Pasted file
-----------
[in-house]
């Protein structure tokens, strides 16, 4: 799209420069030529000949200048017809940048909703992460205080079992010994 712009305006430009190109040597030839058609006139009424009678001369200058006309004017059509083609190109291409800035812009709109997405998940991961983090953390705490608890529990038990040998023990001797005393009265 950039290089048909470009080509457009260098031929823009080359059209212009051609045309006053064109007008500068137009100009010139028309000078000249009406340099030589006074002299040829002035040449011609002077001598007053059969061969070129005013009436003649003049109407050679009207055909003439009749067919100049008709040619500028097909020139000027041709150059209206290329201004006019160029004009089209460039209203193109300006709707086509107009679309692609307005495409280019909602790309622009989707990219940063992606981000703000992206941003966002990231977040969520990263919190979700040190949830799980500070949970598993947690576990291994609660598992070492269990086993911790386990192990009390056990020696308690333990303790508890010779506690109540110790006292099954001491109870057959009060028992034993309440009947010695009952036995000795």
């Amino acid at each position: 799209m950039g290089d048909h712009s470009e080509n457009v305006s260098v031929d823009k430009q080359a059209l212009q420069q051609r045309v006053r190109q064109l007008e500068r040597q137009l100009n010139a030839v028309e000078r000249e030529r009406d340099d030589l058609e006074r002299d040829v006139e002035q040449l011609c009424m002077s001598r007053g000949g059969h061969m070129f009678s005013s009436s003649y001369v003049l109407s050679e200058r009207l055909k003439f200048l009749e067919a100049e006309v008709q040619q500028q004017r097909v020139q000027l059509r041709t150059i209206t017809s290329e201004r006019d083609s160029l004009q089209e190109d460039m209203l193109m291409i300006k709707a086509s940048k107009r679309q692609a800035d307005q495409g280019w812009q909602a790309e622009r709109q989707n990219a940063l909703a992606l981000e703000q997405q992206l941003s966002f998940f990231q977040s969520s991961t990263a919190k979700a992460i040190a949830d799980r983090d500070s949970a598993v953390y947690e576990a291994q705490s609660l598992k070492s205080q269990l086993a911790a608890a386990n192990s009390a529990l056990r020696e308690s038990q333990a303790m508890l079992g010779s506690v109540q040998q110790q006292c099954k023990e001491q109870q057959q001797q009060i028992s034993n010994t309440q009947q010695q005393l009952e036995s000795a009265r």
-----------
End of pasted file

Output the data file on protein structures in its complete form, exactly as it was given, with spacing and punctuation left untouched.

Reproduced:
[in-house]
């Protein structure tokens, strides 16, 4: 799209420069030529000949200048017809940048909703992460205080079992010994 712009305006430009190109040597030839058609006139009424009678001369200058006309004017059509083609190109291409800035812009709109997405998940991961983090953390705490608890529990038990040998023990001797005393009265 950039290089048909470009080509457009260098031929823009080359059209212009051609045309006053064109007008500068137009100009010139028309000078000249009406340099030589006074002299040829002035040449011609002077001598007053059969061969070129005013009436003649003049109407050679009207055909003439009749067919100049008709040619500028097909020139000027041709150059209206290329201004006019160029004009089209460039209203193109300006709707086509107009679309692609307005495409280019909602790309622009989707990219940063992606981000703000992206941003966002990231977040969520990263919190979700040190949830799980500070949970598993947690576990291994609660598992070492269990086993911790386990192990009390056990020696308690333990303790508890010779506690109540110790006292099954001491109870057959009060028992034993309440009947010695009952036995000795």
């Amino acid at each position: 799209m950039g290089d048909h712009s470009e080509n457009v305006s260098v031929d823009k430009q080359a059209l212009q420069q051609r045309v006053r190109q064109l007008e500068r040597q137009l100009n010139a030839v028309e000078r000249e030529r009406d340099d030589l058609e006074r002299d040829v006139e002035q040449l011609c009424m002077s001598r007053g000949g059969h061969m070129f009678s005013s009436s003649y001369v003049l109407s050679e200058r009207l055909k003439f200048l009749e067919a100049e006309v008709q040619q500028q004017r097909v020139q000027l059509r041709t150059i209206t017809s290329e201004r006019d083609s160029l004009q089209e190109d460039m209203l193109m291409i300006k709707a086509s940048k107009r679309q692609a800035d307005q495409g280019w812009q909602a790309e622009r709109q989707n990219a940063l909703a992606l981000e703000q997405q992206l941003s966002f998940f990231q977040s969520s991961t990263a919190k979700a992460i040190a949830d799980r983090d500070s949970a598993v953390y947690e576990a291994q705490s609660l598992k070492s205080q269990l086993a911790a608890a386990n192990s009390a529990l056990r020696e308690s038990q333990a303790m508890l079992g010779s506690v109540q040998q110790q006292c099954k023990e001491q109870q057959q001797q009060i028992s034993n010994t309440q009947q010695q005393l009952e036995s000795a009265r």